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Growing tobacco for personal use

post #1 of 9
Thread Starter 
Have any of you grown tobacco for personal use? I've smoked for years and wondered about growing my own tobacco. I like smoking. Sometimes a cigar can be as great as anything I might eat or drink.

Any suggestions of how to grow it, where to buy seeds, if they will even grow in W Oregon, much appreciated.
post #2 of 9
There was a guy, I believe in Virginia, who grew is own tobacco for cigars. It really is a process that is quite difficult if you dont know what you are doing. Most of the Tobacco growing for cigars is done in the Carribean and tropical parts of Africa. That being said most of the cigarette tobacco in the states is done in Virginia and the Carolinas. Most farms are pretty protective of their seeds. ALOT of money goes into different strains and different plants. For example just in one cigar you may have 4 different leaves from four different plants from four different countries.
post #3 of 9
Thread Starter 
monetrey, thanks, I did some research on it and it just doesn't seem practical at all for a home grower unless it's a real passion and they are willing to invest a lot of time, and probably money. I didn't realize how much of a challenge it is.
post #4 of 9
You're actually asking two different questions: How to grow tobacco, and how to cure and prep it.

Tobacco seed, in fact, is readily available. First decision is what kind do you want to grow? For instance, I grow ceremonial tobacco (Nicotiana rustica) quite often. It's almost maintainence free. It's also low growing and has small leaves, with yellow to yellow-green flowers (which is different than the white-to-pale-lavender and pink blossoms found on domestic tobacco).

On the other hand, Burley (Nicotaina tabacum), which is the most common smoking tobacco, requires a little more attention to detail. But it's still, at base, a weed, and will grow like one. Burley is a big plant, growing about 4 feet tall, with large, broad leaves. Connecticut Broadleaf (Nicotiana tabacum) has even bigger leaves.

Tobacco worms and hornworms can be a problem for tobacco growers. But both can be easily controlled in the home garden both by hand picking, and by the introduction of predatory wasps.

To maximize productivity you need to learn certain techniques, such as topping. I don't top my tobacco plants because I want them to produce seed. But the leaf size siffers thereby.

Then, once the plants are ready to harvest they have to be hung in a dry, but airy, location. You can tell tobacco barns from others because of the spaces between the wood planks to assure good air flow. Then, once cured, the leaves have to be stripped. To do that they have to be "in case," which depends on adding back enough humidity so the dry leaves become pliable. At that point, using a special knife made for the purpose, you cut away the center stems.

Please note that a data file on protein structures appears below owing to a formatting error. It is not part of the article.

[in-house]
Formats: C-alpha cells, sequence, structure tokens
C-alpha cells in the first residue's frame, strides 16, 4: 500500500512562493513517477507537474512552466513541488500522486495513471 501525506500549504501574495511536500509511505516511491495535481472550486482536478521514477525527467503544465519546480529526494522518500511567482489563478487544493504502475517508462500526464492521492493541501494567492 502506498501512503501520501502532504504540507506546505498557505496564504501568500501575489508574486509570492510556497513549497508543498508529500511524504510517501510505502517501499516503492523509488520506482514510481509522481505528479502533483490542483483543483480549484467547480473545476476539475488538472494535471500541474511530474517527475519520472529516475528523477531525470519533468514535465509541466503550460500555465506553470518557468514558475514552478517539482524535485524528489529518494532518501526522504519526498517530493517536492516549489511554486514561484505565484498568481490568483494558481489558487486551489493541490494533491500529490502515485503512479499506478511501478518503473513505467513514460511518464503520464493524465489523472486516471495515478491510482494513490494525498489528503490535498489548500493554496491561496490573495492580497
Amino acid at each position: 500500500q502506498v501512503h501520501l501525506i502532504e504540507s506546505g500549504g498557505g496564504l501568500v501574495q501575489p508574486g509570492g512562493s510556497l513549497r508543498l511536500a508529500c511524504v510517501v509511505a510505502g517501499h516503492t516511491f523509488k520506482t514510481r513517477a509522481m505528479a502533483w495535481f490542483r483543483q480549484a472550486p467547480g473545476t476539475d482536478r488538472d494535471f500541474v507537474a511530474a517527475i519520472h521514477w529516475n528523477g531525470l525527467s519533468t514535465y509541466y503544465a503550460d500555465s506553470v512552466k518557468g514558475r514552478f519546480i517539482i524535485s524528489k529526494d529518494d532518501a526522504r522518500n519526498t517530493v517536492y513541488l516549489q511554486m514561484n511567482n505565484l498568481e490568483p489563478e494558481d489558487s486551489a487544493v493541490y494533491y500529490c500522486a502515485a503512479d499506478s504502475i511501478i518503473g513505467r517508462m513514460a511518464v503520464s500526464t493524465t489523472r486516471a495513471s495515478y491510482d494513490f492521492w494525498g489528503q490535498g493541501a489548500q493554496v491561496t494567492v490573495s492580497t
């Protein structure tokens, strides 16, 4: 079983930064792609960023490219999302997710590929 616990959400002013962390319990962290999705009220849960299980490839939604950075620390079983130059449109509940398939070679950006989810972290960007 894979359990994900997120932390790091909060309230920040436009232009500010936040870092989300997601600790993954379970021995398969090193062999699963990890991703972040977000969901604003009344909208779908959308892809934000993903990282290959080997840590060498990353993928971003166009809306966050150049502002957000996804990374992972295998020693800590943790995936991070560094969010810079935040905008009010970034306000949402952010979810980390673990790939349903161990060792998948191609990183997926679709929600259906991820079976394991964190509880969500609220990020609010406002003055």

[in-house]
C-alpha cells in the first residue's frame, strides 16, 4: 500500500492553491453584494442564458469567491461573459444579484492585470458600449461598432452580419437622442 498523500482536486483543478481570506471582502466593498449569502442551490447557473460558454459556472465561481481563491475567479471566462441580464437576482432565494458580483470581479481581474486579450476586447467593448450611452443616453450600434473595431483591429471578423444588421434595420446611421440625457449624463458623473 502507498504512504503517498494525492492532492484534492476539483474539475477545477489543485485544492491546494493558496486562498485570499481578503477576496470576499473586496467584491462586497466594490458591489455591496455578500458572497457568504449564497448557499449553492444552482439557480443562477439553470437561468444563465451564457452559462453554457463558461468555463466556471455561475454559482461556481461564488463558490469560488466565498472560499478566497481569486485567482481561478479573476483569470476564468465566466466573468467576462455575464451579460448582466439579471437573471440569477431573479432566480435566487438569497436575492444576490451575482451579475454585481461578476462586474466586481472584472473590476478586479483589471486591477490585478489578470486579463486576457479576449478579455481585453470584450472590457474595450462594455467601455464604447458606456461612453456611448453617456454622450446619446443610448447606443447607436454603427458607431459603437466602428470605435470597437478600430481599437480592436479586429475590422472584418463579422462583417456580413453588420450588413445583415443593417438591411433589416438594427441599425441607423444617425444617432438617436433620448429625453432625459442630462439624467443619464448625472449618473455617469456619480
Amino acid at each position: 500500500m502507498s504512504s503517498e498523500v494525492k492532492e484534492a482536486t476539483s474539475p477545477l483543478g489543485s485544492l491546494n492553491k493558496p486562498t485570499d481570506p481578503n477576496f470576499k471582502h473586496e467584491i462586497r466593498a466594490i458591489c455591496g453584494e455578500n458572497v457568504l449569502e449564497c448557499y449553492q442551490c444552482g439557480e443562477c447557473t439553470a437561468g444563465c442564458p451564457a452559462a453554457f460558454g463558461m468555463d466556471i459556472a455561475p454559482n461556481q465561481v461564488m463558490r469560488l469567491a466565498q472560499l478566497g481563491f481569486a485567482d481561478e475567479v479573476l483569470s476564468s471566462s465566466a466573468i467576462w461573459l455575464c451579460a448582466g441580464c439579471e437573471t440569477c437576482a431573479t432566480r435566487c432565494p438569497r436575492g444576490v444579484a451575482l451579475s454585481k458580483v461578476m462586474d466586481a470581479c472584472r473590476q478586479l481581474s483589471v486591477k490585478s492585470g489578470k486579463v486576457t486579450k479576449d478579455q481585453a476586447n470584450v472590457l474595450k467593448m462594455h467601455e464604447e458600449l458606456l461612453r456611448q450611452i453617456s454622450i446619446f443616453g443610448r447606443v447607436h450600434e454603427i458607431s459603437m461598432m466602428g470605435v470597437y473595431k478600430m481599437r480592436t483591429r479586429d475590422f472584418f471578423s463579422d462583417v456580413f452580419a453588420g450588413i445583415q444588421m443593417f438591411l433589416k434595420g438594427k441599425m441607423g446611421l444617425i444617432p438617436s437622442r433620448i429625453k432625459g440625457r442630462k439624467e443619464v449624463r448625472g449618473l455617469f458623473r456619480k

All that is for a simple air cure. But there are other approaches used to produce the leaf color desired. Cigar wrappers come in three shades; green, brown, and madura---which is almost black. And, in some places, notably Connecticut, they use a sugar cure, based on molassas, which is a whole nuther thing, used primarily to produce pipe tobacco.

Keep in mind, too, that we're only talking about American tobacco so far. There are others, and they often are used as part of blends.

Once you've grown and cured the bacca you then have to learn how to roll cigars. It's not a simple matter of stacking a few leaves and rolling them into a tube shape. Wrappers use different leaves than fillers, for instance, and the filler can be long-leaf (that's what's used in the best cigars) or various combinations of long-leaf and chopped. Rolling cigars is an art form that takes people years to learn.

There are people who grow tobacco in British Columbia, so I would guess it will grow by you.

Whew! Ain't ya glad you asked. :D
They have taken the oath of the brother in blood, in leavened bread and salt. Rudyard Kipling
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They have taken the oath of the brother in blood, in leavened bread and salt. Rudyard Kipling
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post #5 of 9
Thread Starter 
At first I thought hey, you just grow the plant, dry the leaves, make them into some smokable shape and that's it :lol:
post #6 of 9
Actually, you can do that---if you enjoy a harsh, acrid smoke. Native Americans smoked it that way for eons, sometimes straight, sometimes with other additives.

But for them, smoking was a spiritual thing, not recreation.
They have taken the oath of the brother in blood, in leavened bread and salt. Rudyard Kipling
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They have taken the oath of the brother in blood, in leavened bread and salt. Rudyard Kipling
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post #7 of 9
As KYH mentioned, the premium cigar-wrapper leaves have been grown in the Connecticut River valley for many years. I doubt if the climate there is more harsh than that in Oregon, so I suppose you could do-it-yourself there.

I have no idea if it's still much of an industry in CT.

Mike
travelling gourmand
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travelling gourmand
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post #8 of 9
I have a feeling it would be very difficult but perhaps if you had a greenhouse it would be worth it to try it out!
post #9 of 9
Thread Starter 
Thanks for the help, all. I decided it's not worth it for me. If it were just a matter of growing the plants and drying the leaves and ending up with good stuff, I would give it a try. I'm not willing to take on the rest of it at this point. I'm glad I got this information--thanks :^)
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